On a personal level, the song was written at a transitional time for the band and was the first to feature Craig Gannon who had replaced Andy Rourke.
Inspired by T-Rex’s Metal Guru, Panic was exclusively a single and reached No.11 in the UK before later being included on the Louder Than Bombs album.
Girlfriend In A Coma (1987)
Yes, it’s serious!
“You’re not really supposed to like these songs – they’re very depressing and not supposed to be played on radio,” Morrissey said in response to the news that Radio 1 had refused to play Girlfriend In A Coma due to its subject matter.
Internally it was the B-side – a cover of Cilla Black’s Work Is A Four Letter Word which proved problematic for the band. “I hated it,” said Marr. “That was the last straw, really. I didn’t form a group to perform Cilla Black songs. I made a decision that I was going to get away on holiday. The only place I could think of where I knew there’d be sunshine was LA, so off I went. I never saw Morrissey again.”
Only for the Brave
Work Is A Four Letter Word (1987)
Recorded during The Smiths’ final recording session in May 1987 and released as the B-side to Girlfriend In A Coma at Morrissey’s insistence, the Cilla Black song was ultimately the track that ended The Smiths.
Golden Lights (1986)
A testament to the songwriting genius of the Morrissey/Marr partnership is that the nadir of their work is a cover of Golden Lights, the 1964 hit for teenage singer Twinkle, of whom Morrissey was a fan. The song dealt with the pitfalls of fame.
Need to Know
- The Smiths got their name as a direct reaction to extravagant band names such as Depeche Mode and Orchestral Manoeuvres In The Dark and an effort to represent the everyman. “It was the most ordinary name and I thought it was time that the ordinary folk of the world showed their faces,” Morrissey said.
- The artwork of The Smiths’ albums and singles are almost as iconic as their music, celebrating their idols and influences (including Elvis, Coronation Street’s Pat Phoenix, actor Terence Stamp, various Warhol cohorts), and often controversial – from the homoerotic cover of Hand In Glove to a soldier fighting during the Vietnam war on Meat Is Murder.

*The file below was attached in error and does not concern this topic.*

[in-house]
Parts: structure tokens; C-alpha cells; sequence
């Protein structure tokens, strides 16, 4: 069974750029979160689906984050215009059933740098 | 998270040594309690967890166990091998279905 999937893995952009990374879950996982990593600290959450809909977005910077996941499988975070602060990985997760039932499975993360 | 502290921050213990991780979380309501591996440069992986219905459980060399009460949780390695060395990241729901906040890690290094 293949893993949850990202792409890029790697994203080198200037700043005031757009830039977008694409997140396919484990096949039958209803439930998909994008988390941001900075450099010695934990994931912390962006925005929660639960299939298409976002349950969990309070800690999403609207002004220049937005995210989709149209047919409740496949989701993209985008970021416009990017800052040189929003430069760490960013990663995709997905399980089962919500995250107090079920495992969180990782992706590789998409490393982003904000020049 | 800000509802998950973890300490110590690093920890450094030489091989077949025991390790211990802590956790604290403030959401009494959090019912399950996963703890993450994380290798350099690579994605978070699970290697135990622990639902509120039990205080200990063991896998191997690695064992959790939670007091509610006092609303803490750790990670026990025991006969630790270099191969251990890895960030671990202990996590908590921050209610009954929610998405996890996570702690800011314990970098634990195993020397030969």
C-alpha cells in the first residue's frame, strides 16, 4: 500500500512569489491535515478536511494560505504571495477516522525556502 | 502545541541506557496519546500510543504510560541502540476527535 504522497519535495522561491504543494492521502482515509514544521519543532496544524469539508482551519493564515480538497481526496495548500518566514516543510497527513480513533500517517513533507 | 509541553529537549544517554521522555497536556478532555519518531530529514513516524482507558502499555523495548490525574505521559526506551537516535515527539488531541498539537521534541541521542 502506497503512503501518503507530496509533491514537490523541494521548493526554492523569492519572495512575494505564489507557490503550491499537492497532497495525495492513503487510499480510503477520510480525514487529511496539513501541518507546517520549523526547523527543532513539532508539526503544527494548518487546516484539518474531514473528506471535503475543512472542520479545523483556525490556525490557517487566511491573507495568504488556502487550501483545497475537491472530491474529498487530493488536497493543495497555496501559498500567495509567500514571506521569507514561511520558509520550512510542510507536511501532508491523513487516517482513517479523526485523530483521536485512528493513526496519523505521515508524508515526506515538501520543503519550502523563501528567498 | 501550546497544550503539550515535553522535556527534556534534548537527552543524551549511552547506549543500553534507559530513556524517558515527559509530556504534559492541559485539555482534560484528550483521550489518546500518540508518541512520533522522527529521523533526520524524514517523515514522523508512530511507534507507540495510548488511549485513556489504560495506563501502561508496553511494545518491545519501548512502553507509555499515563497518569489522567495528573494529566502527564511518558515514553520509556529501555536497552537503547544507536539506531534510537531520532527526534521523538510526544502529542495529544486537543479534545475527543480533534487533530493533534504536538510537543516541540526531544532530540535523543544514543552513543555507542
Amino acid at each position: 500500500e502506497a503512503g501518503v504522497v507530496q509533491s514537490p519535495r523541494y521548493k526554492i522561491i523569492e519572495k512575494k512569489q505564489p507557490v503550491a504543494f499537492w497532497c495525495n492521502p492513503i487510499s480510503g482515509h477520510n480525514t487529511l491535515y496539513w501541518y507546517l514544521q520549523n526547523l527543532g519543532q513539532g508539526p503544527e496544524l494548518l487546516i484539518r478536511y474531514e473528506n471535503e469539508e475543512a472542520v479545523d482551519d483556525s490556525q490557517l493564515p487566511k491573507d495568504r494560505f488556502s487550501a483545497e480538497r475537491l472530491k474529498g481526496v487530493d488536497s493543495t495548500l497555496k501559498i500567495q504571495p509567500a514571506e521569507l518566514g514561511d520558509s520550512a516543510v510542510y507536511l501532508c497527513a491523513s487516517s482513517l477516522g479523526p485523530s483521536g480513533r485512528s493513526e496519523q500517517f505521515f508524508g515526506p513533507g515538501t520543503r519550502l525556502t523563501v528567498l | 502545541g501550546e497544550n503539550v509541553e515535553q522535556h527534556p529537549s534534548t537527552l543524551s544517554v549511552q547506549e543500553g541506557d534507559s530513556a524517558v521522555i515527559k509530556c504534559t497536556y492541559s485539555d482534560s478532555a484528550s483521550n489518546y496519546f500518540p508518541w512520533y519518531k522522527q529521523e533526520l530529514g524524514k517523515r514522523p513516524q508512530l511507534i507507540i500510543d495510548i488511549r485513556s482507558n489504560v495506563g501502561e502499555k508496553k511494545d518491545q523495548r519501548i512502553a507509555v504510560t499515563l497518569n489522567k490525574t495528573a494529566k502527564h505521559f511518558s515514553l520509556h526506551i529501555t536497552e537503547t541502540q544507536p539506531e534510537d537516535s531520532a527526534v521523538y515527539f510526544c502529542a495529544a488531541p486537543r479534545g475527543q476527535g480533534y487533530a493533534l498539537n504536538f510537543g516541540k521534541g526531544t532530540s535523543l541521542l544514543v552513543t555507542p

- The Smiths had a longstanding devotion to vegetarianism and animal rights causes, imploring their fans to become vegetarian in the song Meat Is Murder. Morrissey, a vegetarian since the age of 11, prohibited the band from eating meat and later walked offstage during a set at Coachella as he could smell meat cooking.
The Must-Watch Videos
How Soon Is Now?
Directed by Paula Greif
“It had absolutely nothing to do with The Smiths,” Morrissey said. “Quite naturally we were swamped with letters from very distressed American friends saying, ‘Why on earth did you make this foul video?’ And, of course, it must be understood that Sire made that video, and we saw the video and we said to Sire, ‘You can’t possibly release this degrading video’. And they said, ‘Well, maybe you shouldn’t really be on our label’. It was quite disastrous.”
The Queen Is Dead
Directed by Derek Jarman
“Of the Derek Jarman videos, Panic was definitely the best,” Morrissey later said. “We never actually met Jarman – he did them privately while we were in America, which was absolutely the only way we’d agree to do it.”
Adopting his trademark collage style, the film was a triptych of videos for The Queen Is Dead, Panic and There Is A Light That Never Goes Out which cut and paste commentary on the state of modern Britain along with clips of politicised nostalgia.
As well as serving as promo videos, the film was screened at the Edinburgh Festival.
Stop Me If You Think You’ve Heard This One Before
Directed by Tim Broad
While the Stop Me If You Think You’ve Heard This One Before single had been shelved in the UK after radio stations refused to play it in the wake of the Hungerford massacre due to the lyric “plan a mass murder”, it was released in other territories and the video, featuring Morrissey lookalikes (recruited from an ad in the Smiths Indeed fanzine) cycling around Manchester and Salford is some of the most iconic Smiths visuals. The footage was also used in a video for There Is A Light That Never Goes Out.
Directed by Peter Fowler
In an interview following the break-up of the group, Morrissey continued to voice his disdain for being drawn into the video- making process. “I never like any videos, and I just feel that if The Smiths could just slide along, or had just slid along without ever touching this world, I would have felt incredibly proud,” he said. “But I suppose, to the glazed eye, that hasn’t happened. Something precious has been lost and I don’t think it was worth losing it, to be quite honest.”